"In Southeast Asia, the efficacy of proven artemisinin-based combination therapies has already declined significantly due to the emergence of artemisinin-resistant strains," Dr. Oumou Maiga-Ascofaré, project coordinator at KCCR and BNITM, says. "Resistant strains may also spread in Africa and compromise efforts already achieved in reducing the burden caused by Malaria," she adds. She contends that further development of new drug combinations is therefore urgently needed before artemisinin-resistant malaria strains spread widely throughout Africa.

Shown are seven microscopic images of blood cells with malaria parasites photographed over time (30 hours).
Selected time points of the development of a malaria pathogen in the red blood cell over 30 hours. Yellow, ring stage; orange, trophozoite stage; red, schizonts stage; white arrow, parasite released from the burst host cell that has infected a new host cell.   ©BNITM, modified after Nature Comm. 2011

International Day of Action remembers 3 billion people affected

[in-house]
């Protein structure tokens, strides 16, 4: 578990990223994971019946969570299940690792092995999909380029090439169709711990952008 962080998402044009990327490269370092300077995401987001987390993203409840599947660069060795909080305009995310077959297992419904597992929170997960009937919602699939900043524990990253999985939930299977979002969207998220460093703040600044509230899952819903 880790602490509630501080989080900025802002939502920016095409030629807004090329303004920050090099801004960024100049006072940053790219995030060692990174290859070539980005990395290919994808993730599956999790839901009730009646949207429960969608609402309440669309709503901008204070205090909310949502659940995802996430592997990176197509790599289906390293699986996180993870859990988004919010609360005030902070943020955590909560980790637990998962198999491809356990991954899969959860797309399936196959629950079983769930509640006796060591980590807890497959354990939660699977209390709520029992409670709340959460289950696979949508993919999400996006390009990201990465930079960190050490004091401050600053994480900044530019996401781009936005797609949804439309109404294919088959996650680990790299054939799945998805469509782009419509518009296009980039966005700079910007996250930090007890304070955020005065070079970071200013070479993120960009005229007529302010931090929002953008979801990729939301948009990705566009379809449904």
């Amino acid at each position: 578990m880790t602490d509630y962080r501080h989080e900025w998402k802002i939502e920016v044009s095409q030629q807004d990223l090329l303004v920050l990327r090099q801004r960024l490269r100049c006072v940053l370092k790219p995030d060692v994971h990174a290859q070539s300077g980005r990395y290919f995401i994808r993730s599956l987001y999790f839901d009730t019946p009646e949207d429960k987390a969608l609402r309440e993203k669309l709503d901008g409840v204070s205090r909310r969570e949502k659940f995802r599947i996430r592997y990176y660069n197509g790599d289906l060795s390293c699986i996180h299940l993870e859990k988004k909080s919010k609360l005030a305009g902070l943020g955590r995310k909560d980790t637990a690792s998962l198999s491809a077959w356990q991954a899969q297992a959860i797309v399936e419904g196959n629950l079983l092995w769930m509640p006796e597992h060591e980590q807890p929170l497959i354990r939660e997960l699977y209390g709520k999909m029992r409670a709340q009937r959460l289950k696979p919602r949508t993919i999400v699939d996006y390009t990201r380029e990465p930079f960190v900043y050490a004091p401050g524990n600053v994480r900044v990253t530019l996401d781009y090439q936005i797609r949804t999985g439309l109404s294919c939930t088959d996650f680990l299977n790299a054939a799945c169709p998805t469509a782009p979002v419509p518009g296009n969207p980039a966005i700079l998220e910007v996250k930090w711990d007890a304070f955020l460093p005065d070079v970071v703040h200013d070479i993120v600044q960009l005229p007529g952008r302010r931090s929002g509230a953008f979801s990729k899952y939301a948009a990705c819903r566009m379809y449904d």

In 2000, the World Health Organization (WHO) established World Malaria Day as an annual international day of action. It reminds us that more than three billion people in the world are at risk from malaria. The WHO and other organizations are striving for a rolling back of this infectious disease, which has come at great financial and logistical expense. This has led to a constant decrease in new cases in recent years.

Please find below a list of our malaria experts, readily available for interview on the occasion of World Malaria Day.

Read more about malaria in the context of COVID-19 and Global Health on our Day of Action website.

BNITM Expert Service on the occasion of World Malaria Day 2022

On the occasion of World Malaria Day, the listed scientists are available for interviews to the press (all requests please also via

Prof. Dr. Jürgen May / Dr. Oumou Maiga-Ascofaré
Epidemiology, Malaria in Africa, Drug Development
Tel.: 0049-40-42818-261
E-Mail: may(at)
E-Mail: maiga(at)

Prof. Dr. Michael Ramharter
Clinic of Malaria, Treatment, Prophylaxis, Treatment and Vaccination Studies
Tel.: 0049-40-42818-1330, -264
E-Mail: presse(at)

Dr. Tobias Spielmann
Milestones in laboratory research, antibiotic resistance of malaria parasites
Tel.: 0049-40-42818-486
E-Mail: spielmann(at)


We kindly ask you to mention the Bernhard Nocht Institute for Tropical Medicine as the source when mentioning us in texts and interviews as well as when using sound bites in TV and online reports.